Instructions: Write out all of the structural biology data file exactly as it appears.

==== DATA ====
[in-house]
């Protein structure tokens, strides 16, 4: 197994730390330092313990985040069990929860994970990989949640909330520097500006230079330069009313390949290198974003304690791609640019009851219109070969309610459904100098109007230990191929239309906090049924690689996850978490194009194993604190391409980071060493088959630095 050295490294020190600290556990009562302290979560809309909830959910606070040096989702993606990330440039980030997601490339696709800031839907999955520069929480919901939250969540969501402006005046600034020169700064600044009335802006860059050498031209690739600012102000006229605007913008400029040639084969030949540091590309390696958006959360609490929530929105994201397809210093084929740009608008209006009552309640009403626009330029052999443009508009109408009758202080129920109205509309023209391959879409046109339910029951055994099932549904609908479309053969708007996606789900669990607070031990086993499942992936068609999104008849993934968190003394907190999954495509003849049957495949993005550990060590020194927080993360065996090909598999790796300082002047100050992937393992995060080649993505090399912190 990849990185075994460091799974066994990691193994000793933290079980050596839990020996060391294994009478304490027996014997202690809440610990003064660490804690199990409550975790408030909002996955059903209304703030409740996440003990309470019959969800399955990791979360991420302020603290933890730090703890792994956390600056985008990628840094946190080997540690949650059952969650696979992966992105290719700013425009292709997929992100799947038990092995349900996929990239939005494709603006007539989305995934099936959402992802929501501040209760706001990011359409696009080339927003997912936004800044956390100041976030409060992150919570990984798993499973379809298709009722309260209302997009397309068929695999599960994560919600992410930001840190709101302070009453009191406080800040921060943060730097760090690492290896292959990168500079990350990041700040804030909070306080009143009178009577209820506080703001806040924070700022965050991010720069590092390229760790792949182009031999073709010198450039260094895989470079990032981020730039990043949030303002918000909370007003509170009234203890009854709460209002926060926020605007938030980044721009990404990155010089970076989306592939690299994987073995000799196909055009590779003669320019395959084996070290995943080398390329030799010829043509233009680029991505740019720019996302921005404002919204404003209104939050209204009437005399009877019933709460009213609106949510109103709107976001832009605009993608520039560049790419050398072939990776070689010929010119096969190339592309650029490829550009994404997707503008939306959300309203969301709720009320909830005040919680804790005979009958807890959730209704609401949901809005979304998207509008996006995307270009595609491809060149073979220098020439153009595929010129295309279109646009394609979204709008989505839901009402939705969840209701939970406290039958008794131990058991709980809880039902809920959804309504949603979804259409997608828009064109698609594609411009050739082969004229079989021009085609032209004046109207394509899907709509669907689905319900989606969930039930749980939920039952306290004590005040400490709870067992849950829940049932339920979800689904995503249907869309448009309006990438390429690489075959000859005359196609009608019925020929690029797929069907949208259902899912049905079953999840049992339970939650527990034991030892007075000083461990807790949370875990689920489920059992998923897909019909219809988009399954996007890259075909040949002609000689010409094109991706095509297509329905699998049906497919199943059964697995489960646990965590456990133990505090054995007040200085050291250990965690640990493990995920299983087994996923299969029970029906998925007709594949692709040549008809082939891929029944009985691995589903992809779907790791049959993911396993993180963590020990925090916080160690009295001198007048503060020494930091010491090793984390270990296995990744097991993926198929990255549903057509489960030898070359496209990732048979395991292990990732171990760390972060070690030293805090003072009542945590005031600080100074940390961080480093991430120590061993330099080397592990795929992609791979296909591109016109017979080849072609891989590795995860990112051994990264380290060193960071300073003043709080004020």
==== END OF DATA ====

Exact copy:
[in-house]
């Protein structure tokens, strides 16, 4: 197994730390330092313990985040069990929860994970990989949640909330520097500006230079330069009313390949290198974003304690791609640019009851219109070969309610459904100098109007230990191929239309906090049924690689996850978490194009194993604190391409980071060493088959630095 050295490294020190600290556990009562302290979560809309909830959910606070040096989702993606990330440039980030997601490339696709800031839907999955520069929480919901939250969540969501402006005046600034020169700064600044009335802006860059050498031209690739600012102000006229605007913008400029040639084969030949540091590309390696958006959360609490929530929105994201397809210093084929740009608008209006009552309640009403626009330029052999443009508009109408009758202080129920109205509309023209391959879409046109339910029951055994099932549904609908479309053969708007996606789900669990607070031990086993499942992936068609999104008849993934968190003394907190999954495509003849049957495949993005550990060590020194927080993360065996090909598999790796300082002047100050992937393992995060080649993505090399912190 990849990185075994460091799974066994990691193994000793933290079980050596839990020996060391294994009478304490027996014997202690809440610990003064660490804690199990409550975790408030909002996955059903209304703030409740996440003990309470019959969800399955990791979360991420302020603290933890730090703890792994956390600056985008990628840094946190080997540690949650059952969650696979992966992105290719700013425009292709997929992100799947038990092995349900996929990239939005494709603006007539989305995934099936959402992802929501501040209760706001990011359409696009080339927003997912936004800044956390100041976030409060992150919570990984798993499973379809298709009722309260209302997009397309068929695999599960994560919600992410930001840190709101302070009453009191406080800040921060943060730097760090690492290896292959990168500079990350990041700040804030909070306080009143009178009577209820506080703001806040924070700022965050991010720069590092390229760790792949182009031999073709010198450039260094895989470079990032981020730039990043949030303002918000909370007003509170009234203890009854709460209002926060926020605007938030980044721009990404990155010089970076989306592939690299994987073995000799196909055009590779003669320019395959084996070290995943080398390329030799010829043509233009680029991505740019720019996302921005404002919204404003209104939050209204009437005399009877019933709460009213609106949510109103709107976001832009605009993608520039560049790419050398072939990776070689010929010119096969190339592309650029490829550009994404997707503008939306959300309203969301709720009320909830005040919680804790005979009958807890959730209704609401949901809005979304998207509008996006995307270009595609491809060149073979220098020439153009595929010129295309279109646009394609979204709008989505839901009402939705969840209701939970406290039958008794131990058991709980809880039902809920959804309504949603979804259409997608828009064109698609594609411009050739082969004229079989021009085609032209004046109207394509899907709509669907689905319900989606969930039930749980939920039952306290004590005040400490709870067992849950829940049932339920979800689904995503249907869309448009309006990438390429690489075959000859005359196609009608019925020929690029797929069907949208259902899912049905079953999840049992339970939650527990034991030892007075000083461990807790949370875990689920489920059992998923897909019909219809988009399954996007890259075909040949002609000689010409094109991706095509297509329905699998049906497919199943059964697995489960646990965590456990133990505090054995007040200085050291250990965690640990493990995920299983087994996923299969029970029906998925007709594949692709040549008809082939891929029944009985691995589903992809779907790791049959993911396993993180963590020990925090916080160690009295001198007048503060020494930091010491090793984390270990296995990744097991993926198929990255549903057509489960030898070359496209990732048979395991292990990732171990760390972060070690030293805090003072009542945590005031600080100074940390961080480093991430120590061993330099080397592990795929992609791979296909591109016109017979080849072609891989590795995860990112051994990264380290060193960071300073003043709080004020």